As the mainstream media imposes narratives of racial tension amid post-industrial decline, Above the Noise charts a city’s efforts to set the record straight. In 15 stories, from documents of the everyday to events of national significance, the exhibition pays homage to the Bradford communities ready to embrace alternative methods of broadcasting to make their voices heard.
With just the smartphone in our pocket, we can broadcast our lives to a global audience at the touch of a button. Through the democratisation of technology, ordinary men and women—once passive subjects of media speculation—are now active participants in forging their legacy. Yet it has not always been so easy for alternative narratives to bypass institutional structures.
Tape recordings made by The Bradford Heritage Recording Unit rekindle Bradford’s industrial heritage as proud workers speak of cleaning wool and spinning velvet. The exhibition invites you to listen as the clack of looms echo through the mills that now stand as a silent testament to a national powerhouse.
To see your own culture reflected in the sights and sounds beamed across the airwaves is something we take for granted. Visitors to Above the Noise will also discover how a Pakistani community came to thrive in a media landscape it was once shut out of. As local hobbyists overcame the challenges of emerging technology to share their musical heritage, stations such as Fast FM propelled the city to the forefront of community broadcasting.
The story of immigration, woven into the fabric of the city, is often one of loss, as traditions, family and home comforts are left behind. For many, personal documents of journeys made bridge the gap between old lives and new. For one Jamaican contributor, a collage of Polaroid family photos are the pieces that helped rebuild an identity fractured on arrival in a strange land.
The exhibition rewards giving yourself up to extended periods of listening as you lose yourself in worlds past and present, familiar and unfamiliar, across a spectrum of cultures. It is a rare privilege to hear lovers separated by continents overcoming their distance by confiding their hopes and fears to cassette.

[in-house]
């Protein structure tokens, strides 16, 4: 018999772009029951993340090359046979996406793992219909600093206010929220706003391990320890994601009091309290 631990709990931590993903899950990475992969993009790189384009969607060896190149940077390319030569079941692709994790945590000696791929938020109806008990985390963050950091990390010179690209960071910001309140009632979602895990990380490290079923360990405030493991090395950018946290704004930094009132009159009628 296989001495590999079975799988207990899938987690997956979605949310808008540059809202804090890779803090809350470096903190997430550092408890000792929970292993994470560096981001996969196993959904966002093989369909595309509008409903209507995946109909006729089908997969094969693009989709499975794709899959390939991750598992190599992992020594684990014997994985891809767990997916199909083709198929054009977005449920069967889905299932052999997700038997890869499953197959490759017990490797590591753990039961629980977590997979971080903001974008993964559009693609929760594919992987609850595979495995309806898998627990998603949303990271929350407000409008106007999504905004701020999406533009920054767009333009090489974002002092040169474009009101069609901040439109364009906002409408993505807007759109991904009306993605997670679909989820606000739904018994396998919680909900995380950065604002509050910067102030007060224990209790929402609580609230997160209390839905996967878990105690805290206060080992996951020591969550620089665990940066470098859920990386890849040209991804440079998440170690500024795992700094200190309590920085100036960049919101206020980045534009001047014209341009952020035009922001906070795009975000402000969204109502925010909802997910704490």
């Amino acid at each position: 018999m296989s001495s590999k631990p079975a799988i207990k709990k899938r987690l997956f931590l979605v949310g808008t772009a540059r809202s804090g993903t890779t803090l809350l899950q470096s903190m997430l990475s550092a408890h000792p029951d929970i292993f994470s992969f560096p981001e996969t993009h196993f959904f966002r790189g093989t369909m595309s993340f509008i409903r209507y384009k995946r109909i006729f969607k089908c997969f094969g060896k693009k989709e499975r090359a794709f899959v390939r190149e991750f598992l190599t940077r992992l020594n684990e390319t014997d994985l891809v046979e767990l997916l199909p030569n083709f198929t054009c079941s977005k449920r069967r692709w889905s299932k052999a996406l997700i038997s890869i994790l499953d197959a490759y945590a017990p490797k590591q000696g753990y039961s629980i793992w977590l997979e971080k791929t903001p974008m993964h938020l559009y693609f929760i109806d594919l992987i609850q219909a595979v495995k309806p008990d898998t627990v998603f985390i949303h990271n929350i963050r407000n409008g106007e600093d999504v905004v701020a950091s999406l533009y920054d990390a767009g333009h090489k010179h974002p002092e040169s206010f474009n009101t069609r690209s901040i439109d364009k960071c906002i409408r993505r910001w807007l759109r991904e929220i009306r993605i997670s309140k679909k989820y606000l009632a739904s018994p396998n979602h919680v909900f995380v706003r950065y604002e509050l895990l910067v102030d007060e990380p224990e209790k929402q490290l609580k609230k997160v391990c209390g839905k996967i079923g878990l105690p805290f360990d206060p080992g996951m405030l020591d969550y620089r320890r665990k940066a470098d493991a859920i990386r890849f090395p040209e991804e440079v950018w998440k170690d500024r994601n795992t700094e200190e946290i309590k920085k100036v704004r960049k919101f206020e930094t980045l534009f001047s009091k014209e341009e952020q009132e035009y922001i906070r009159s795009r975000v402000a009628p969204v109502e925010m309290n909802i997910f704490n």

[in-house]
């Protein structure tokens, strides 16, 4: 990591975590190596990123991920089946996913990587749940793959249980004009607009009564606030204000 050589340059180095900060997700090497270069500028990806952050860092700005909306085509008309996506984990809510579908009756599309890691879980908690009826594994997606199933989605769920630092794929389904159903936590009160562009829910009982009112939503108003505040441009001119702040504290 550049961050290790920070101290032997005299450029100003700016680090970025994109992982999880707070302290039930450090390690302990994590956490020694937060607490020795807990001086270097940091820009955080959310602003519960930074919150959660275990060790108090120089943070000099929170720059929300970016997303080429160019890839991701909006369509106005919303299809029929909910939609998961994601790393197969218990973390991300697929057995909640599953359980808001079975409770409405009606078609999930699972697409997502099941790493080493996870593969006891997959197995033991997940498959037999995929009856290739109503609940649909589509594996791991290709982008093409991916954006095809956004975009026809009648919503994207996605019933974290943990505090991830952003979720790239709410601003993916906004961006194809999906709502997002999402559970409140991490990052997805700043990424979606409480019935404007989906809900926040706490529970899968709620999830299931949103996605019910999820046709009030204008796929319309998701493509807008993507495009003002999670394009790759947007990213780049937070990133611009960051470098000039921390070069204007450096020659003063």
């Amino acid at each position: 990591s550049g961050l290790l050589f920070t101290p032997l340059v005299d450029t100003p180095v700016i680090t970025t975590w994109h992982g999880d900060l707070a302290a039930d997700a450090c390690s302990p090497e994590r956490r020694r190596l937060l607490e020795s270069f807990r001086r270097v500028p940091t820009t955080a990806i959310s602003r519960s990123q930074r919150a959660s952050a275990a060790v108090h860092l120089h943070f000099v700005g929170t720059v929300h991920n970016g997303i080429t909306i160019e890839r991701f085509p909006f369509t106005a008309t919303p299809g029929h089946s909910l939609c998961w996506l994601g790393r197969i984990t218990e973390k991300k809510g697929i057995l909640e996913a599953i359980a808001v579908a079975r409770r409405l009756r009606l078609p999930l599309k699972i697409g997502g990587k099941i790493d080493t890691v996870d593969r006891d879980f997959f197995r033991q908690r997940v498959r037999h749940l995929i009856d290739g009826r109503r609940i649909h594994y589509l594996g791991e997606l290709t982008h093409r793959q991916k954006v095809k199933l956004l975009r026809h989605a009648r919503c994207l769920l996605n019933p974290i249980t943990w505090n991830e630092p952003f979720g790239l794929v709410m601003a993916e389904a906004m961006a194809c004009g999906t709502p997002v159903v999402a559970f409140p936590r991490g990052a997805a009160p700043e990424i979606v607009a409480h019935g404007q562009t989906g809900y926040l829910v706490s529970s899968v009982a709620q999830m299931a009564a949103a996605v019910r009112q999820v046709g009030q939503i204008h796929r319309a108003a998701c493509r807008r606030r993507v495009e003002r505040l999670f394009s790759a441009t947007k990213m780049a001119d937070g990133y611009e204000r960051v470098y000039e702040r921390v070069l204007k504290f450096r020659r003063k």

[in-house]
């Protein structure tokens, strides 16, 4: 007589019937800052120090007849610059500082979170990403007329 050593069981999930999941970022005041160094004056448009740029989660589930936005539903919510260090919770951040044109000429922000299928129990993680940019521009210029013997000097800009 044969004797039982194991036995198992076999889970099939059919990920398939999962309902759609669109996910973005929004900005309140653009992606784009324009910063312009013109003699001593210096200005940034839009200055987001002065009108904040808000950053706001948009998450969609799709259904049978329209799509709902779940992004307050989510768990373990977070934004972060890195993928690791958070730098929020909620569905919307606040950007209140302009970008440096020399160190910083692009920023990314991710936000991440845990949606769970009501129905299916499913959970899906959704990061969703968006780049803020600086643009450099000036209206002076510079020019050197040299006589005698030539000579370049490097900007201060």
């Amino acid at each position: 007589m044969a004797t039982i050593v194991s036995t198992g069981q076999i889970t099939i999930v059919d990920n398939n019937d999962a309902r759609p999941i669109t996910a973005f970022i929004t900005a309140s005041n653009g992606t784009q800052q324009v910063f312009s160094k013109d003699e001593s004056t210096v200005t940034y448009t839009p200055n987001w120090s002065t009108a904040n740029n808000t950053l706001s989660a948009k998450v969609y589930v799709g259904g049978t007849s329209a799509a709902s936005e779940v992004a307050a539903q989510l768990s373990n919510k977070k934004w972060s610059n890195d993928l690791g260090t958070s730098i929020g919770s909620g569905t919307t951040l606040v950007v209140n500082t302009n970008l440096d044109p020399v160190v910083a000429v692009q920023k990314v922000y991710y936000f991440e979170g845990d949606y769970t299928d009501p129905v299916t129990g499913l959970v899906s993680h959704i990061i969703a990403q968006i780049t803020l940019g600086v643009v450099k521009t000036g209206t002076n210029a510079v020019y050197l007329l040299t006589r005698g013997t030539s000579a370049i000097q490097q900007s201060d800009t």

The whisper of a mother’s prayer into her newborn’s ear; a minaret loudspeaker echoing childhood resonances; a live stream of the Mecca azan retaining the power to ‘soak into the bones’. These Islamic sound rituals explored by real Bradfordians reveal the emotional connections we hold to the aural landscapes we share.
In Gallery 2, the exhibition goes beyond the everyday, as it recounts a city at breaking point during the Bradford riots. This section highlights the power of radical methods of self-publishing to address the balance of reporting. It shows how community-produced posters, zines and bulletins reshaped the media narrative to influence the fate of the Bradford 12.
In a city that finds itself scrutinised under the distorting lens of sensationalist headlines, the truths we capture from the inside have the power to tell both sides of the story. Yet the implications of this new democratisation of storytelling are far from black and white. A film on the India-Pakistan border illustrates how easily the line between ‘coming armed with our truths’ and ‘arming our truths’ can be overstepped.
The lives of those we share our city with can all too often remain alien to us. But where many seek to profit from division, Above the Noise offers windows between worlds. The exhibition is a timely reminder that only by understanding where a city has come from can we shed light on where it is going. The documents we make as a community are surely the blueprint for the road ahead.
Above the Noise is open at the National Science and Media Museum until 19 June 2019.